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RE: proposed new definition of preemption

From: Jim Barnett <Jim.Barnett@genesyslab.com>
Date: Tue, 26 Feb 2013 18:23:27 +0000
To: chris nuernberger <cnuernber@gmail.com>
CC: David Junger <tffy@free.fr>, "VBWG Public (www-voice@w3.org)" <www-voice@w3.org>
Message-ID: <57A15FAF9E58F841B2B1651FFE16D2810234C5@GENSJZMBX03.msg.int.genesyslab.com>
Chris,
I'm not sure that I understand your point about ordering.  If we have a parallel state P with children S1 and S2, and a transition T1 before S1 and T2 after S2, then it is always possible that S1 will select T2 and S2 will select T1, so we end up bouncing back and forth no matter what order we visit S1 and S2 in.

I think that the suggestion that we use the document order of the atomic states makes sense.  It makes the processing easy to visualize. You pick a transition in S1 and keep it no matter what.  Then you move to S2 and if you find something that doesn't conflict you keep it and move on.  Anything that has already been selected trumps anything new.

We put very few restrictions on element ordering in our schema because we don't see any reason to restrict implementations.  But any good GUI will put all the transitions in one place, states in another, etc., which will make things easier to understand.


-          Jim

From: chris nuernberger [mailto:cnuernber@gmail.com]
Sent: Tuesday, February 26, 2013 9:41 AM
To: Jim Barnett
Cc: David Junger; VBWG Public (www-voice@w3.org)
Subject: Re: proposed new definition of preemption

I like the new algorithm.

David, a simplification would be to take the (in general) lcca of the transition's source and it's targets and *then* you can do the descendent check (if either is a descenant of the other then you can't run the later transition).  If you browse earlier emails you will see that was the algorithm I proposed; it is faster than this one and would get any case correct that this one would get correct.

But Jim and I talked about this to great length and we agree that because the algorithms have identical results (exit set vs. arena check) then it didn't matter and Jim liked the exit set definition more because he felt it was closer to UML specs.  I don't care at all really as long as we move to using actual graph topology to do the check.

I think you pointed this out but if you want things to work out visually in terms of preemption then you also want to select transitions in reverse child order on the state when you are checking them.  Really, for transitions you want complete reverse document order and this would mean that you could, with your eyes, walk from an activated atom *up* the document and the transition selection process would consistently move *up* the document toward the root.  Currently we sort of move up, then down, then up, then down as you pointed out earlier.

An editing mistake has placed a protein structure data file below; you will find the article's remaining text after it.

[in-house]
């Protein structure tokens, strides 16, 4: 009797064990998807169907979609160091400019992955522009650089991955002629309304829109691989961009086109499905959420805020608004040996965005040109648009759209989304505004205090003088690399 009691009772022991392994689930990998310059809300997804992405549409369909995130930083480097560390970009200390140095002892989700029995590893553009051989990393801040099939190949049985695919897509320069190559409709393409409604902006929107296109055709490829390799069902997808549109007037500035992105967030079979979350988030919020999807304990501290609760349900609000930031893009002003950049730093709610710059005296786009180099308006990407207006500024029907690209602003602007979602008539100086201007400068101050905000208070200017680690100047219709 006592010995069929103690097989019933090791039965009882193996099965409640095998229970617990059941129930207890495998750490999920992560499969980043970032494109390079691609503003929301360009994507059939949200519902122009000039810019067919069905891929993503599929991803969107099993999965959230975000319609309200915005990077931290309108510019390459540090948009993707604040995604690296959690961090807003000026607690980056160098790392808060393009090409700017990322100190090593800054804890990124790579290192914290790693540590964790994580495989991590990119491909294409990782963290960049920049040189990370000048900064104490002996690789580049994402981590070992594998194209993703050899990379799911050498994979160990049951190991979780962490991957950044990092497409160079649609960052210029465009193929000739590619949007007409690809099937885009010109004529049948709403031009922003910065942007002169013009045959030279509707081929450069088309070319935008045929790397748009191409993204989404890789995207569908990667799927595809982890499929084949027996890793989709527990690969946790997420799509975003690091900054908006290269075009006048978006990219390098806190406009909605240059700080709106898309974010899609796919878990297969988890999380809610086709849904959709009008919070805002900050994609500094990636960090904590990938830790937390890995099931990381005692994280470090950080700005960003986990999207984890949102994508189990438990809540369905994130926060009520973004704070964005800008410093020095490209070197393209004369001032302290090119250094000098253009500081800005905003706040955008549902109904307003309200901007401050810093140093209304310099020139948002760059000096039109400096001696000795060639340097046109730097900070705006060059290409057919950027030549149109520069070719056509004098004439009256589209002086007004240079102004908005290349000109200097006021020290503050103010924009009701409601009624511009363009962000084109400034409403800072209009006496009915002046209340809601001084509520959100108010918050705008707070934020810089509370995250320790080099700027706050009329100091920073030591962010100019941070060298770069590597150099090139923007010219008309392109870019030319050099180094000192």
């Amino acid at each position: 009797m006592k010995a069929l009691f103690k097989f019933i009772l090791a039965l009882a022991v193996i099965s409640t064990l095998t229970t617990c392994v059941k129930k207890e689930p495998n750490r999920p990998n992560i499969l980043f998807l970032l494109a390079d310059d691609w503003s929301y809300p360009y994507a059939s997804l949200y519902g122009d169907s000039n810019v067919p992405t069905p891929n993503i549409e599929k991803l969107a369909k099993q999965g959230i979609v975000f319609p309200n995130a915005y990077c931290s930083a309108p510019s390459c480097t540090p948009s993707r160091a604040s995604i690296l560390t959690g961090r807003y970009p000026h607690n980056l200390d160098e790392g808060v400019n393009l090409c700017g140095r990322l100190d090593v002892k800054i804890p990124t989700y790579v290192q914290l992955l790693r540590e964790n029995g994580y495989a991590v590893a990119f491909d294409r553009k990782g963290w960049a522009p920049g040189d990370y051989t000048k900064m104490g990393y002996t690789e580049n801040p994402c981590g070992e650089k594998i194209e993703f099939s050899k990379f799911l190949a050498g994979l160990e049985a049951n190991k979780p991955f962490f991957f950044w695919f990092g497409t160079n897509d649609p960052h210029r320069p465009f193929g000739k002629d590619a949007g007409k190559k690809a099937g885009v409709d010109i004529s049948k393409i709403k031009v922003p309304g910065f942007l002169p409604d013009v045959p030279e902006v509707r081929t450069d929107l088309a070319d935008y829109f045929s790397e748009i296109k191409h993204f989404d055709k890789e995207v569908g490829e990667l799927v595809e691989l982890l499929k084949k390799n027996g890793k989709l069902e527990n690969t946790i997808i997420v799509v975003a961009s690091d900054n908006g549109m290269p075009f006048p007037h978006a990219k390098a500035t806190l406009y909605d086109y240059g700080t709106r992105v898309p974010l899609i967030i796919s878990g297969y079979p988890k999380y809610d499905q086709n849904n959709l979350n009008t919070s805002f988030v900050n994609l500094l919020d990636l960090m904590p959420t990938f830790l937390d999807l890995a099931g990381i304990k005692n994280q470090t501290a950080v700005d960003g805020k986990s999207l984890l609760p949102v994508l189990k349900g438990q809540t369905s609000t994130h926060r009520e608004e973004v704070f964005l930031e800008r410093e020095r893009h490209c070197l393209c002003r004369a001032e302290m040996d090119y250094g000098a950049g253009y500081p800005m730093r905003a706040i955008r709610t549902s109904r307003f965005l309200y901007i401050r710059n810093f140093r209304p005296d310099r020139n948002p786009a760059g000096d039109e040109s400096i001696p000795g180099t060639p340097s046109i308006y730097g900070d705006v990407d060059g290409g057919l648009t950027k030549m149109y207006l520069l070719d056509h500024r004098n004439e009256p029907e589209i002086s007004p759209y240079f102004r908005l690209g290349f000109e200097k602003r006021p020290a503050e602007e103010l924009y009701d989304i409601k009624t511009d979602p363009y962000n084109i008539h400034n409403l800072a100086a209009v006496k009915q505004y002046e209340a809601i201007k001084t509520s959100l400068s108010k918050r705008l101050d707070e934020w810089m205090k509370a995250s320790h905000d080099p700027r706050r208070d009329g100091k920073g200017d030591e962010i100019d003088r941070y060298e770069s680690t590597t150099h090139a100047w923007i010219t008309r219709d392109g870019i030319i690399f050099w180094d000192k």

I would be in favor of such a change (select and preempt in reverse document order).

Chris



On Tue, Feb 26, 2013 at 6:39 AM, Jim Barnett <Jim.Barnett@genesyslab.com<mailto:Jim.Barnett@genesyslab.com>> wrote:
David,
For your first point, using 'transition order' amounts to using document order of the _states_ that selected the transitions, not the transitions themselves.  I agree that may be clearer.  All we have to do with the existing definition is call enabledTransitions.toList(), which will sort  them in the order in which the items were added, which is the order of the selecting states.  (By the way, the definition I sent around is wrong, in that it doesn't sort them in any order.)

On your third point, I think that you are right that targeted transitions will conflict if one's source state is a descendent of the other's, but that is not the only condition under which they conflict.  Consider a parallel element P with children S1, S2, and put transitions in S1, S2 that both exit P and go to different remote states (i.e., ones that cannot be simultaneously active).  The transitions in S1, S2 conflict, but neither's source state is a descendent of the other's.  However, I agree that practical implementations will not want to compute exit sets.


-          Jim

From: David Junger [mailto:tffy@free.fr<mailto:tffy@free.fr>]
Sent: Tuesday, February 26, 2013 4:18 AM
To: VBWG Public (www-voice@w3.org<mailto:www-voice@w3.org>)
Subject: Re: proposed new definition of preemption

Le 25 feb 2013 à 16:53, Jim Barnett a écrit :

First, I think we should preempt in transition order, not document order (i.e. a transition should be preempted by transitions that are selected before it, not witten before it). If we use document order, then we'll end up with <state>s and <transition>s mixed in complex states to achieve a precise result, very hard to read or visualize.
q
3.       Is it a good idea to get rid of the word "preemption"?  (the selectTransitions functions have to be modified to call removeConflictingTransitions instead of filterPreempted, but the argument to the functions and the return values are the same.  hasIntersection() und union() are defined in the list of functions/procedures at the top of the algorithm)

I don't mind the word. I just hoped we could find an elegant solution that made it unnecessary.

4.       Is there a better way to do this?

It seems that targeted transitions will always conflict if one's source state is a descendant of the other's and that those cases are precisely the cases that trip the source state approach. Is that correct? I don't think that would be a "better" way to explain it in the spec but if it is equivalent then I like it better for my implementation (in which I don't want to compile exit sets in advance, for example).

                                    David



--
A foolish consistency is the hobgoblin of little minds - Emerson
Received on Tuesday, 26 February 2013 18:23:55 GMT

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